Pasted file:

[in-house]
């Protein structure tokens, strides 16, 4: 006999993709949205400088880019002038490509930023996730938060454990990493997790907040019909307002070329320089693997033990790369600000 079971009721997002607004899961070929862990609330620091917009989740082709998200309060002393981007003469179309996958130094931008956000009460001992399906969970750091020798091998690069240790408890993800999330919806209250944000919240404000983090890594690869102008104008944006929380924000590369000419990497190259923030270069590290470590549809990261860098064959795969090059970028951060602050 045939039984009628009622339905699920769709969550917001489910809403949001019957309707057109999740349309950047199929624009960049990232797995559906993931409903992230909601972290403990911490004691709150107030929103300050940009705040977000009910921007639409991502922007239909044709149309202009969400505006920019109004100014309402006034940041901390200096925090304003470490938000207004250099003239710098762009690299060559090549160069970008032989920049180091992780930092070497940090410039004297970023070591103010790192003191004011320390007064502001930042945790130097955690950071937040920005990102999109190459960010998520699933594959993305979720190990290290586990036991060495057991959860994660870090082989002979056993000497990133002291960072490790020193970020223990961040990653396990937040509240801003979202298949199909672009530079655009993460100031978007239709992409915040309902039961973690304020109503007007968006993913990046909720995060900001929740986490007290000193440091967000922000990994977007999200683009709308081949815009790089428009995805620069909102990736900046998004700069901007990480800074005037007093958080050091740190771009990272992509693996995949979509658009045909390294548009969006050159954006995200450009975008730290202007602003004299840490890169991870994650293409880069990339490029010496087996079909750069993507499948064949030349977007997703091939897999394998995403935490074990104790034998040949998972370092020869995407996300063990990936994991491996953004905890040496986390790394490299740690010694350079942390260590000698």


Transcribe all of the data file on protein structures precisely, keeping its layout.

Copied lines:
[in-house]
């Protein structure tokens, strides 16, 4: 006999993709949205400088880019002038490509930023996730938060454990990493997790907040019909307002070329320089693997033990790369600000 079971009721997002607004899961070929862990609330620091917009989740082709998200309060002393981007003469179309996958130094931008956000009460001992399906969970750091020798091998690069240790408890993800999330919806209250944000919240404000983090890594690869102008104008944006929380924000590369000419990497190259923030270069590290470590549809990261860098064959795969090059970028951060602050 045939039984009628009622339905699920769709969550917001489910809403949001019957309707057109999740349309950047199929624009960049990232797995559906993931409903992230909601972290403990911490004691709150107030929103300050940009705040977000009910921007639409991502922007239909044709149309202009969400505006920019109004100014309402006034940041901390200096925090304003470490938000207004250099003239710098762009690299060559090549160069970008032989920049180091992780930092070497940090410039004297970023070591103010790192003191004011320390007064502001930042945790130097955690950071937040920005990102999109190459960010998520699933594959993305979720190990290290586990036991060495057991959860994660870090082989002979056993000497990133002291960072490790020193970020223990961040990653396990937040509240801003979202298949199909672009530079655009993460100031978007239709992409915040309902039961973690304020109503007007968006993913990046909720995060900001929740986490007290000193440091967000922000990994977007999200683009709308081949815009790089428009995805620069909102990736900046998004700069901007990480800074005037007093958080050091740190771009990272992509693996995949979509658009045909390294548009969006050159954006995200450009975008730290202007602003004299840490890169991870994650293409880069990339490029010496087996079909750069993507499948064949030349977007997703091939897999394998995403935490074990104790034998040949998972370092020869995407996300063990990936994991491996953004905890040496986390790394490299740690010694350079942390260590000698």